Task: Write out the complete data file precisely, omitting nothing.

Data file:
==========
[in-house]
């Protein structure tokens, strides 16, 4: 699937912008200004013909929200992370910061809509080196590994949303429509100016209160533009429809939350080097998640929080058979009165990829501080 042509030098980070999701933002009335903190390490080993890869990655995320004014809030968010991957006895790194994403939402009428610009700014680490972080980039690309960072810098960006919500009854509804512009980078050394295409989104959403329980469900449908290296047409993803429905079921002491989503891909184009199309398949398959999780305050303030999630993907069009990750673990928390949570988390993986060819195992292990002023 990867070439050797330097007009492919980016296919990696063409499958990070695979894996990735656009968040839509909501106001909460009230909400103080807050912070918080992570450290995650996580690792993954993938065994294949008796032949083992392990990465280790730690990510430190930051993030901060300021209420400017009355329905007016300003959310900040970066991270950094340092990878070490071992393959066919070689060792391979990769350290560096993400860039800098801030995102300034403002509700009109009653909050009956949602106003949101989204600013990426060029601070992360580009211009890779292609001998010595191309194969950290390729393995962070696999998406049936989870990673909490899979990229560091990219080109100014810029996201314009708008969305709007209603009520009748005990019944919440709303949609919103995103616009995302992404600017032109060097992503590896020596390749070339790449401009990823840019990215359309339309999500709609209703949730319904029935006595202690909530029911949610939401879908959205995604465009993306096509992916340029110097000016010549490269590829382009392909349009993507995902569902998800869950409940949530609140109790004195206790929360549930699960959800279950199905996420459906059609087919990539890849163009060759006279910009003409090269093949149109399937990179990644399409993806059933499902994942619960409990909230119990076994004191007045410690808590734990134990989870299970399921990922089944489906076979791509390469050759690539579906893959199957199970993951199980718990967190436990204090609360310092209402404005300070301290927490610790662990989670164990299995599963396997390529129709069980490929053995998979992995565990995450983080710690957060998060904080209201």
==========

[in-house]
């Protein structure tokens, strides 16, 4: 699937912008200004013909929200992370910061809509080196590994949303429509100016209160533009429809939350080097998640929080058979009165990829501080 042509030098980070999701933002009335903190390490080993890869990655995320004014809030968010991957006895790194994403939402009428610009700014680490972080980039690309960072810098960006919500009854509804512009980078050394295409989104959403329980469900449908290296047409993803429905079921002491989503891909184009199309398949398959999780305050303030999630993907069009990750673990928390949570988390993986060819195992292990002023 990867070439050797330097007009492919980016296919990696063409499958990070695979894996990735656009968040839509909501106001909460009230909400103080807050912070918080992570450290995650996580690792993954993938065994294949008796032949083992392990990465280790730690990510430190930051993030901060300021209420400017009355329905007016300003959310900040970066991270950094340092990878070490071992393959066919070689060792391979990769350290560096993400860039800098801030995102300034403002509700009109009653909050009956949602106003949101989204600013990426060029601070992360580009211009890779292609001998010595191309194969950290390729393995962070696999998406049936989870990673909490899979990229560091990219080109100014810029996201314009708008969305709007209603009520009748005990019944919440709303949609919103995103616009995302992404600017032109060097992503590896020596390749070339790449401009990823840019990215359309339309999500709609209703949730319904029935006595202690909530029911949610939401879908959205995604465009993306096509992916340029110097000016010549490269590829382009392909349009993507995902569902998800869950409940949530609140109790004195206790929360549930699960959800279950199905996420459906059609087919990539890849163009060759006279910009003409090269093949149109399937990179990644399409993806059933499902994942619960409990909230119990076994004191007045410690808590734990134990989870299970399921990922089944489906076979791509390469050759690539579906893959199957199970993951199980718990967190436990204090609360310092209402404005300070301290927490610790662990989670164990299995599963396997390529129709069980490929053995998979992995565990995450983080710690957060998060904080209201």